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fixed on pistils, stamens, and nerves of leaves that he was unable to observe at some distance two 
young and pretty girls, of modest demeanor, who were gathering flowers in a vast meadow. 
This accidental meeting decided the fate of our associate. Until then the idea of marriage had 
never even presented itself to his mind. You fancy, perhaps, the idea will quietly take root there, 
and germinate by degrees; but romantic imaginations do not proceed in this way. Ampère would have 
been married that very day. The woman of his choice — the only one he ever would have married — 
was one of those two young girls seen in the distance, with whose family he was not acquainted, of 
whose name he was ignorant, and whose voice had never reached his ear. But the affair was not so 
speedily disposed of. It was not until three years afterward that the young girl of the solitary 
stream and meadow, Mademoiselle Julie Carron, became Madame Ampère. 
But Ampère was without fortune, and before giving their daughter to him the parents of 
Mademoiselle Carron prudently exacted that he should consider the expenses entailed by marriage, 
and, as is commonly said in the world, establish himself in some business. You will smile, I am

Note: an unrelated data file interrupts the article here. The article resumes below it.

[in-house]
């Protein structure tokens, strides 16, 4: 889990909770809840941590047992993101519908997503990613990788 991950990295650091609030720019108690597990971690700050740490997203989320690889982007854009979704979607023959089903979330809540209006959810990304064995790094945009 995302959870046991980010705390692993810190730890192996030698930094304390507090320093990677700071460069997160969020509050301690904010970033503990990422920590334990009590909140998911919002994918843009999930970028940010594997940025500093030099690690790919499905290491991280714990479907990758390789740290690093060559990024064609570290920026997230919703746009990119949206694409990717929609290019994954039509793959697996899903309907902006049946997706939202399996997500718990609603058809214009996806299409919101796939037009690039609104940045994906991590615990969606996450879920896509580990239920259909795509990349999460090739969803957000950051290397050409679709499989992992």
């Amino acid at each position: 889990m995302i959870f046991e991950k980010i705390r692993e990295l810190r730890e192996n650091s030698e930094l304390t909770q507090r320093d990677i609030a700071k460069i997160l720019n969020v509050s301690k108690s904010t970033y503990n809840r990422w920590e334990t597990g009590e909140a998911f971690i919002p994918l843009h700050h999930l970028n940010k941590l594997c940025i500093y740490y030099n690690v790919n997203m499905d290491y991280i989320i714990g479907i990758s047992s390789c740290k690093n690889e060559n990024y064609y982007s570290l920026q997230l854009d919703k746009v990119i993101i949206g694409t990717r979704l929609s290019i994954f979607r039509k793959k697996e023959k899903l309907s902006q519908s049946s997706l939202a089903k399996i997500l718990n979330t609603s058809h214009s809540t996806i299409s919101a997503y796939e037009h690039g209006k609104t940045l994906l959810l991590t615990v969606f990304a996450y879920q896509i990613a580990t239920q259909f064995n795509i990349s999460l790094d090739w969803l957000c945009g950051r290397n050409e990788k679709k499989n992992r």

sure, to hear that, entirely engrossed by his passion, Ampère allowed them seriously to propose his 
applying for a position in some shop, where, from morning until night, he would unfold and fold and 
unfold again the beautiful Lyonnese silks; where his duty would consist principally in detaining the 
purchasers by engaging them in agreeable conversation, in adhering strictly to a fixed price, but 
without impatience; in descanting at large on the quality of the fabrics, the taste of the 
trimmings, and the fastness of the colors. 
Ampère, without having taken any part in the discussion, escaped this great danger. Science 
winning the day in a family council, he left his beloved mountains and proceeded to Lyons to give 
private lessons in mathematics. 


The period now reached in the life of Ampère is marked by more than one memorable event. In this 
he formed those intimate friendships which stood the test of, without being shaken by, the political 
crises and disorder of more than half a century. The new friends, animated by the same tastes, met 
every morning, at an early hour, at the house of one of the number, M. Lenoir, who cannot be 
described more clearly than as one of the best, gentlest, and most benevolent men who has ever 
honored the human race. There, in the Place des Cordeliers, before sunrise, in the fifth 
story of the house, seven or eight young men compensated themselves, in advance, for the weariness 
of the day devoted to business, by reading aloud the chemistry of Lavoisier; a work 
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